France was a very interesting place to live and work. Being in the country at the time of the horrific terrorist attacks in Paris heightened the feeling of uneasiness for French POC, but also made me think of the struggle people sometimes face to even prove they belong in the country that they live in. The mainstream media painting entire religions with the same brush is more problematic than we can fully understand; the arguments I heard from some French people, “They have brought nothing to our country but problems” served as a harrowing echo of the same rhetoric we hear from some in the UK. For me this was the first time I actually realised that we are ultimately united in this struggle – the fact that to someone somewhere I look like just another immigrant. In France however, the integration levels outside are low. By this I don’t mean how many POC or other immigrants live in the major French cities, because this number is high. I mean how the different groups of people are socially mixing; from my experience, this is a completely different story. It seems that neither side are interested in adopting the other’s cultures, with some of my POC friends saying disgusting things about both France and the French people. I absolutely condemn this; distancing yourself from others because of colour is not the solution.
This leads me onto China, a country in which I have met some of the warmest and most genuinely friendly people. The controlled state of the media here means people are genuinely interested in foreign concepts. Of course I have had experiences where a person may stare, or ask how I can be English if I have brown skin, but this is purely due to ignorance. Be it blissful ignorance or intent to spite, its time to stop responding in anger and time to start sharing and educating. I have made this mistake in the past, responding to racism or ignorance with venom of my own; it is not productive. “Kill them with kindness” is an expression that comes to mind – when abroad, I always remember that I am representing not only the UK, but I’m representing India, representing Sikhs, representing the colour brown. If someone is staring at me on the Beijing subway for example, I meet the gaze with a smile and sometimes say hello. What is staring back going to achieve? I find that a small act of kindness can go a long way – the person you say hello to may feel more at ease to strike up a conversation with you or another POC.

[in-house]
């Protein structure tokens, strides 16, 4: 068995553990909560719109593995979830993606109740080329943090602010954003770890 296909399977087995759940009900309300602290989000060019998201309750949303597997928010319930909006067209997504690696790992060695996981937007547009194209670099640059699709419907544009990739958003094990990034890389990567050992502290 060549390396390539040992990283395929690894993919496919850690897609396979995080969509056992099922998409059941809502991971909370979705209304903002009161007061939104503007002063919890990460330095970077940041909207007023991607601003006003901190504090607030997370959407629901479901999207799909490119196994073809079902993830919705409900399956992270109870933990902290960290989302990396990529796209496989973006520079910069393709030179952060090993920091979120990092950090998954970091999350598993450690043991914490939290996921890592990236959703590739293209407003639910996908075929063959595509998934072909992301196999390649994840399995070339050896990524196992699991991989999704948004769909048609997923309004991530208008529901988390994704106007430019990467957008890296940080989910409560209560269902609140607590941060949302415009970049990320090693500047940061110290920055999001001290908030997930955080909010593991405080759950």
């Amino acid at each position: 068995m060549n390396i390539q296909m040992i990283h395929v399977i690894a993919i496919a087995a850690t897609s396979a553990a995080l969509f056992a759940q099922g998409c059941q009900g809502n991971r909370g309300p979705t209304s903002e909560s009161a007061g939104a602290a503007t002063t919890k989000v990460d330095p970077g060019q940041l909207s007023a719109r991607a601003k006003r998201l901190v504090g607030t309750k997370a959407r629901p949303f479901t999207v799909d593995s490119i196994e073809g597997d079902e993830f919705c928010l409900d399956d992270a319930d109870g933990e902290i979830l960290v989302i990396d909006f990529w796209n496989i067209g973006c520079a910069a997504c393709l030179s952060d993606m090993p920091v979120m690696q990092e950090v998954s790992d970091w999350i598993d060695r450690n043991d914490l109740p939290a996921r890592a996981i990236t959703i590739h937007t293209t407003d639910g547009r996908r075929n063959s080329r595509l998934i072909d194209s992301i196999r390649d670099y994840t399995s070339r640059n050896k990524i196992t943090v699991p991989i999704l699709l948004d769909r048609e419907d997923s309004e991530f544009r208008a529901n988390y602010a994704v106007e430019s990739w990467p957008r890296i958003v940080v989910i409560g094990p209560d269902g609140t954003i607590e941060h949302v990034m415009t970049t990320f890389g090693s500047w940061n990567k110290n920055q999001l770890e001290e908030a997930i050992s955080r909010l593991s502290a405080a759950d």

It is in an effort to become a global citizen, a man of many identities if you will, that I have really come to know and appreciate my own. I’m proud of the story of my people, and I intend to build upon the reputation my ancestors have carved out for me. I no longer see my colour as another thing to worry about when I’m abroad, I see it as an opportunity to open up my background to anyone who is interested, in a hope that they can learn to appreciate it as much as I have. This is by no means an easy task, but I’m up for the challenge.
Sending all my love and support to all the POC living abroad, I’m proud of each and every one of you.
A Nanny Noir
by Olivia Konotey-Ahulu, FRANCE
When I first moved to France, it seemed as though every week I would be asked whether I was ‘métisse’, or mixed race. Inevitably, this prompted an identity crisis over whether people thought I was actually white-passing, but fortunately baby-sitting two young French children quickly put an end to that line of questioning. At least once a week, the fact that the nanny was ‘noir’ seemed to come from nowhere; once, when the four-year old was listing colours, she added, ‘noir, comme toi’, as though she knew I needed to know. It made me aware that, even in Paris, it’s possible to live in a racial and cultural bubble. But, bizarrely, it was nice to be reminded of my colour.